There is a certain happiness sighted when your bus comes along. It is of course a small specialized form of happiness and will never be a great thing.

-Richard Brautigan, The Old Bus

Wednesday, June 24, 2009

Riding shotgun on the morning commute

I suppose these things happen when you have been married for nearly 20 years. Sometimes you just miss the meaning of what you hear.

The Wife walked up behind me while I was working in my office last night.

"Are you doing anything special tomorrow morning?" she asked.

I admit that I immediately considered this a trick question along the lines of "Does this dress make me look fat?" What sort of special activities can a guy who works from home claim?

I told her, No. Nothing special. Just the usual.

"I thought maybe you'd like to ride downtown with me tomorrow," she said. "You could walk down to Starbucks at 16th Street and hang out."

"Sure. Yes. Well, maybe. I guess so," I said. I really was trying to get some work done.

Later that evening the wife mentioned that someone (for those reading who are not married, that translate as "You need to") needed to fax some documents to the insurance company so we could be reimbursed for a scooter The Kid used when his leg was broken.

"OK," I said. "Why don't I ride the bus in the morning with you and then get off at Morse and Arden. I can walk across the street to the OfficeMax and fax the documents from there."

I was quite pleased with myself for combining two Honey-Do tasks in a single trip.

The almost explosive you-don't-really-love-me response to that suggestion was the first clue I had that perhaps I had been clueless to what had prompted The Wife's invitation to ride with her to work.

"I don't want you to go with me," she said, and stormed off.

Ever notice how words echo when you are in the doghouse? The effect is disconcerting. You are trying to sort out what you missed, and it gets all muddled.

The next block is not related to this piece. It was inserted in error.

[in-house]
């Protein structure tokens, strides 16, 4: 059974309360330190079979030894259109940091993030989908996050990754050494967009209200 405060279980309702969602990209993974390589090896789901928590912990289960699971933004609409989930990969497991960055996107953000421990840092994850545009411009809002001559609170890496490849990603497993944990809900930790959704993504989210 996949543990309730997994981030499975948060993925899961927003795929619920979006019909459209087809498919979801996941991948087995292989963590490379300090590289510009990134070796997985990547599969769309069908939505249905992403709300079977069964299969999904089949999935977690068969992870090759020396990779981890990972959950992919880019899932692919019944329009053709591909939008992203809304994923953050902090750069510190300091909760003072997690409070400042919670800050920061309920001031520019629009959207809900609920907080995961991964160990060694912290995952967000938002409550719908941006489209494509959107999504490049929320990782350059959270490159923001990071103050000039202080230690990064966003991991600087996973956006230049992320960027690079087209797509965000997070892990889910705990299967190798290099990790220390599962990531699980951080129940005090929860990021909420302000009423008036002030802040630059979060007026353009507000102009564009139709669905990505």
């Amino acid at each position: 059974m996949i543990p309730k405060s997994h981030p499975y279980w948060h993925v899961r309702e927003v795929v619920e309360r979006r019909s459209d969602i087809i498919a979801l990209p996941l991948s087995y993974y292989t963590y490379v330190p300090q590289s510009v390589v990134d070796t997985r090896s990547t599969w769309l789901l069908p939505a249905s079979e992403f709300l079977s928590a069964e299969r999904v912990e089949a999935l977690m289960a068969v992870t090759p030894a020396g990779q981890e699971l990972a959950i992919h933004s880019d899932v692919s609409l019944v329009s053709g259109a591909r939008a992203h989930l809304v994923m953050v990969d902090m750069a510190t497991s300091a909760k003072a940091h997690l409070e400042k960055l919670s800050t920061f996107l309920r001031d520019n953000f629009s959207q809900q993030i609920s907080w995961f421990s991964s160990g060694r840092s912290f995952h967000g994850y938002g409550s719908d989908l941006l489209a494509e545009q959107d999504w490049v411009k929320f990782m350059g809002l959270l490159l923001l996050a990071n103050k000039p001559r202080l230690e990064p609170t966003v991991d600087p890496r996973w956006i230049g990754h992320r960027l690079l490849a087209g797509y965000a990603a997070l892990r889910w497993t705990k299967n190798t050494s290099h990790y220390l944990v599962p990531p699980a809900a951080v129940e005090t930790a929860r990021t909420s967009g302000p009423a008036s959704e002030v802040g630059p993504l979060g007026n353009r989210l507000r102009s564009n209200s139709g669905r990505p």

Eventually I wheedled out of the wife the source of her disappointment.

Normally The Wife works in Rancho Cordova. I drive her to a bus stop about two miles from our house. From there she rides to the Starfire light rail station. She then takes the train to Mather and from there rides another bus to work. It's a ridiculously convoluted arrangement, but The Wife dislikes driving enough to accept the inconvenience.

But this week The Wife is working downtown, which makes it possible for her to ride the No. 82, which stops less than 100 yards from our front door. She can transfer at CSUS to the No. 30 and arrive across the street from her destination. It's a nearly perfect commute. Nearly.

Tuesday, The Wife had been on the No. 82 minding her own business, trying to read when a guy sat down in front of her and turned around and said, "Namaste."

The Wife was wearing a brightly colored dress and a beautiful scarf around her shoulders. The guy apparently confused her for someone from the Indian subcontinent.

He repeated "Namaste," obviously expecting this exotic creature to respond in kind, but The Wife, who is half Japanese and half European mutt, just smiled.

Failing to get satisfaction, the guy turned his attention to a pair of Muslim women across the aisle, trying out an Arabic greeting. He didn't have much better luck.